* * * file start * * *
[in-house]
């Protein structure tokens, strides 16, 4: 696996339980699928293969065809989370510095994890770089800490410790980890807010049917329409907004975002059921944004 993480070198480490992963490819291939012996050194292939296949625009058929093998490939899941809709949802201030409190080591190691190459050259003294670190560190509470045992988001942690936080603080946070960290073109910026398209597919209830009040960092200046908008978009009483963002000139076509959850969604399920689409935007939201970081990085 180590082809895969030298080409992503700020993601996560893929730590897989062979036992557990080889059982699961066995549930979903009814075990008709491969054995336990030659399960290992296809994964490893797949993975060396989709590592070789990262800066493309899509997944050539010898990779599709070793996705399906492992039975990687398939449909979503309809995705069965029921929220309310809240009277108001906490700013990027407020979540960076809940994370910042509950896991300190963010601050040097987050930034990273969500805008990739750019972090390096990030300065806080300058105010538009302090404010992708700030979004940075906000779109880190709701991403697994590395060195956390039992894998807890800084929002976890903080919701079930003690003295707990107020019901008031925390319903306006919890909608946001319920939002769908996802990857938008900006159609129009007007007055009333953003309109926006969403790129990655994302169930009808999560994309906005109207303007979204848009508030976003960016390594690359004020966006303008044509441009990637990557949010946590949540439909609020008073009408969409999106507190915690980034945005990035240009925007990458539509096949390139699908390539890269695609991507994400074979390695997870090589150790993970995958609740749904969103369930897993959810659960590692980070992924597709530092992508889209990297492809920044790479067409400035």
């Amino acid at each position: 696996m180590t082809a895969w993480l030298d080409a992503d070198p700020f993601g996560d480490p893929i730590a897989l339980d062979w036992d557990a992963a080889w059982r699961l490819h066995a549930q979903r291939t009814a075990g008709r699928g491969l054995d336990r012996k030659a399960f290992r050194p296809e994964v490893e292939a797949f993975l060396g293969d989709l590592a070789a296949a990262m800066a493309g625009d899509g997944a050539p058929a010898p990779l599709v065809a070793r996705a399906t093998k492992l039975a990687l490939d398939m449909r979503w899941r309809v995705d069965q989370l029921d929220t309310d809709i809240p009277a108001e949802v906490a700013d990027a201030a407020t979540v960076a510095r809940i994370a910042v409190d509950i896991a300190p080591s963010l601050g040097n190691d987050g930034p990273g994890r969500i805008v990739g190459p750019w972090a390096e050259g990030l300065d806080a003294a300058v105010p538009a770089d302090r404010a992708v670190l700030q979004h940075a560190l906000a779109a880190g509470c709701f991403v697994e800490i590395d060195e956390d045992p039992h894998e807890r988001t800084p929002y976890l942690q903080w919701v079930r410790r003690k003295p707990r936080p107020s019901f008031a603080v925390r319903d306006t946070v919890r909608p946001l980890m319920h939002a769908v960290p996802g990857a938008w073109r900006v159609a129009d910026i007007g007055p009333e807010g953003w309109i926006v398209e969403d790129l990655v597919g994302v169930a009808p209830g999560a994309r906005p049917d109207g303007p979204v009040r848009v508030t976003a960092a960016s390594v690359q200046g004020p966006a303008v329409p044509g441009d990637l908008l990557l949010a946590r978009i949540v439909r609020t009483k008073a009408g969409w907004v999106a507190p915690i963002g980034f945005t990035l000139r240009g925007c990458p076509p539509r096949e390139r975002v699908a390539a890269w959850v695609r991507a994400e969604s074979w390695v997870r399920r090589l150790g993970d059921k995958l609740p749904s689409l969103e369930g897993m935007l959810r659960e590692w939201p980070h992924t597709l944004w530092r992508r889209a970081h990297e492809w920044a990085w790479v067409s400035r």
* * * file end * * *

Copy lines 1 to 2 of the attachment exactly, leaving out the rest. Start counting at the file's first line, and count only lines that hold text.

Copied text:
[in-house]
């Protein structure tokens, strides 16, 4: 696996339980699928293969065809989370510095994890770089800490410790980890807010049917329409907004975002059921944004 993480070198480490992963490819291939012996050194292939296949625009058929093998490939899941809709949802201030409190080591190691190459050259003294670190560190509470045992988001942690936080603080946070960290073109910026398209597919209830009040960092200046908008978009009483963002000139076509959850969604399920689409935007939201970081990085 180590082809895969030298080409992503700020993601996560893929730590897989062979036992557990080889059982699961066995549930979903009814075990008709491969054995336990030659399960290992296809994964490893797949993975060396989709590592070789990262800066493309899509997944050539010898990779599709070793996705399906492992039975990687398939449909979503309809995705069965029921929220309310809240009277108001906490700013990027407020979540960076809940994370910042509950896991300190963010601050040097987050930034990273969500805008990739750019972090390096990030300065806080300058105010538009302090404010992708700030979004940075906000779109880190709701991403697994590395060195956390039992894998807890800084929002976890903080919701079930003690003295707990107020019901008031925390319903306006919890909608946001319920939002769908996802990857938008900006159609129009007007007055009333953003309109926006969403790129990655994302169930009808999560994309906005109207303007979204848009508030976003960016390594690359004020966006303008044509441009990637990557949010946590949540439909609020008073009408969409999106507190915690980034945005990035240009925007990458539509096949390139699908390539890269695609991507994400074979390695997870090589150790993970995958609740749904969103369930897993959810659960590692980070992924597709530092992508889209990297492809920044790479067409400035």